Eugene City Council Quarrels but Adopts Resolution 5040

By Ted Shorack

Edited by Clare Hancock

Earlier this evening, Eugene’s City Council mulled over Resolution 5040 for nearly an hour. The adoption of the resolution would express the council’s desire for funds reserved for the Iraq and Afghanistan Wars to be directed instead toward domestic issues and the needs of the City of Eugene.

Veterans for Peace Photo: Ted Shorack

The night began with an open forum. Members of Veterans for Peace Chapter 159 stood up and expressed their support of the resolution and handed over 200 additional cards of support from local residents. They had also gathered 840 signatures prior to the evening’s council meeting.

Many other Eugene residents stood up and spoke to the council as well, including a Lane Community College student who’s also a volunteer at Cesar Chavez Elementary School. “Our public schools system and our social service safety nets are in danger of not supporting the community,” she said.

After hearing the support of about a dozen citizens, Mayor Kitty Piercy handed the floor over to Eugene city counselor George Brown, who had put together the resolution for the council with the support of Community Alliance of Lane County. “It’s a more expanded version of the resolution that was approved by the council of mayors,” he said, which included Mayor Piercy. “Fourteen hundred mayors approved it. I thought it was totally uncontroversial.”

City Council Photo: Ted Shorack

But a few other counselors had trouble with the language in Brown’s version, especially counselor George Poling. “I strongly object to some of the wording.” Poling agreed with the overall intent of the resolution, but he couldn’t get over the use of the word “occupation.” “It’s not an occupation, it’s a war,” he said.

The debate was further complicated by counselor Mike Clark, who felt the language used was too “incendiary.” “I’m moving to substitute the text of 5040 for the mayor’s resolution that she made in front of the conference of mayors,” he said.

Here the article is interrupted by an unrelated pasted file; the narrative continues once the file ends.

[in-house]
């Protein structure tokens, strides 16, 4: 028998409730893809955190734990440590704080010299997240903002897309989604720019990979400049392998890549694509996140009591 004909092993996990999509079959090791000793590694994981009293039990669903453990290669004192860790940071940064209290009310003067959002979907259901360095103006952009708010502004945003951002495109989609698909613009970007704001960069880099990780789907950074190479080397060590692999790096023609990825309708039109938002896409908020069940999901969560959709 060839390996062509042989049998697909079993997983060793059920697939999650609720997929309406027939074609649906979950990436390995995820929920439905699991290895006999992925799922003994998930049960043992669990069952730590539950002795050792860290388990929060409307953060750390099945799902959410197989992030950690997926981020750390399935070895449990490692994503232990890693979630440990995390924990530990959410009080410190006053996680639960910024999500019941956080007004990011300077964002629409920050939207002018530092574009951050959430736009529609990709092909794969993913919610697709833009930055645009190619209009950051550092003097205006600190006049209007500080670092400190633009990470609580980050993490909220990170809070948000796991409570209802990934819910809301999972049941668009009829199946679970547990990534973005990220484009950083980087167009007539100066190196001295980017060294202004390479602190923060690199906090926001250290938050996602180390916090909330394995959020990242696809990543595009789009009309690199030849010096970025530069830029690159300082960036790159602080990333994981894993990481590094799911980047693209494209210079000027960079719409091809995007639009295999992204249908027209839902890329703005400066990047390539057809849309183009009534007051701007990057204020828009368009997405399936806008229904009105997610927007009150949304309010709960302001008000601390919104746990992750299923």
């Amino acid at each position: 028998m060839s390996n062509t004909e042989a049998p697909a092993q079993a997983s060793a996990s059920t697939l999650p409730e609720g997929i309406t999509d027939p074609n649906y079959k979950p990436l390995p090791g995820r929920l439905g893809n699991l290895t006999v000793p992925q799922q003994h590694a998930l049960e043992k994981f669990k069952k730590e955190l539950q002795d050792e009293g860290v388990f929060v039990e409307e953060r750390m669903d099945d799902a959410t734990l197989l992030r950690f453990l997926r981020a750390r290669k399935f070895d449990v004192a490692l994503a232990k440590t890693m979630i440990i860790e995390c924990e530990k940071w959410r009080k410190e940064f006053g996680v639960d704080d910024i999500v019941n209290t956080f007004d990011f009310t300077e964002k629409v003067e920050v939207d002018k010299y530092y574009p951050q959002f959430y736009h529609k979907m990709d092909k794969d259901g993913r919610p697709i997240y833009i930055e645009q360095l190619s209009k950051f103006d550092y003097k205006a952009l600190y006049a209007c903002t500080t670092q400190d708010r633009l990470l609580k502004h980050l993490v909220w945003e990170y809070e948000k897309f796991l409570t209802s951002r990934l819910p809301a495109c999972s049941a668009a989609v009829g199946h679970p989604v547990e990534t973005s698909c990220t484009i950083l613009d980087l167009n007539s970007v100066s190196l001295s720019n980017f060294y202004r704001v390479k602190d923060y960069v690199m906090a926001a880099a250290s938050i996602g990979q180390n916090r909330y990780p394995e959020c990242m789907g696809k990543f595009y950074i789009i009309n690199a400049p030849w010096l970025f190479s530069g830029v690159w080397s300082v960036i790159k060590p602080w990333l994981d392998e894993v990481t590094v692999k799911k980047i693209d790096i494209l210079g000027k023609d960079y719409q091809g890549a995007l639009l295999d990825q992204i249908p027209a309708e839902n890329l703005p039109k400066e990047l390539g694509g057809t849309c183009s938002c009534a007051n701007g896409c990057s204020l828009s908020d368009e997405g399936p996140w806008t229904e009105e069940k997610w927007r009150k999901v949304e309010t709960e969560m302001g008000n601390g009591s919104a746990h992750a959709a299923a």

Brown responded with frustration and continued to disagree about the controversial wording of the text. The motion to substitute the council of mayors version was shot down with a  vote of 5 to 4.

However, the debate didn’t end there. It quickly shifted to how the funds would be used if the federal government adhered to their request. Poling wished to have specific numbers allocated to the Eugene Police and Fire Departments, but Brown and others didn’t see the point of determining specifics.

Eventually, they agreed on an amended version of Brown’s resolution, which passed with everyone in favor, except counselor Pat Farr, and determined that the specific allocation of funds be left for another time.

The crowd that had gathered to come to watch the passing of Resolution 5040 quietly filed out of the room, many unsure what had been agreed upon. One Veterans for Peace member, Jim Schmidt, said he was pleased with the council making the statement, but that he was confused which version the final vote was for.


About tshorack

My name is Theo Shorack. I'm studying journalism at the University of Oregon in the hopes of becoming an investigative reporter. I see the need for journalism to change with new technology, but I do like to have a newspaper in my hands.
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1 Response to Eugene City Council Quarrels but Adopts Resolution 5040

  1. Melissa says:

    “mulled over,” love it!

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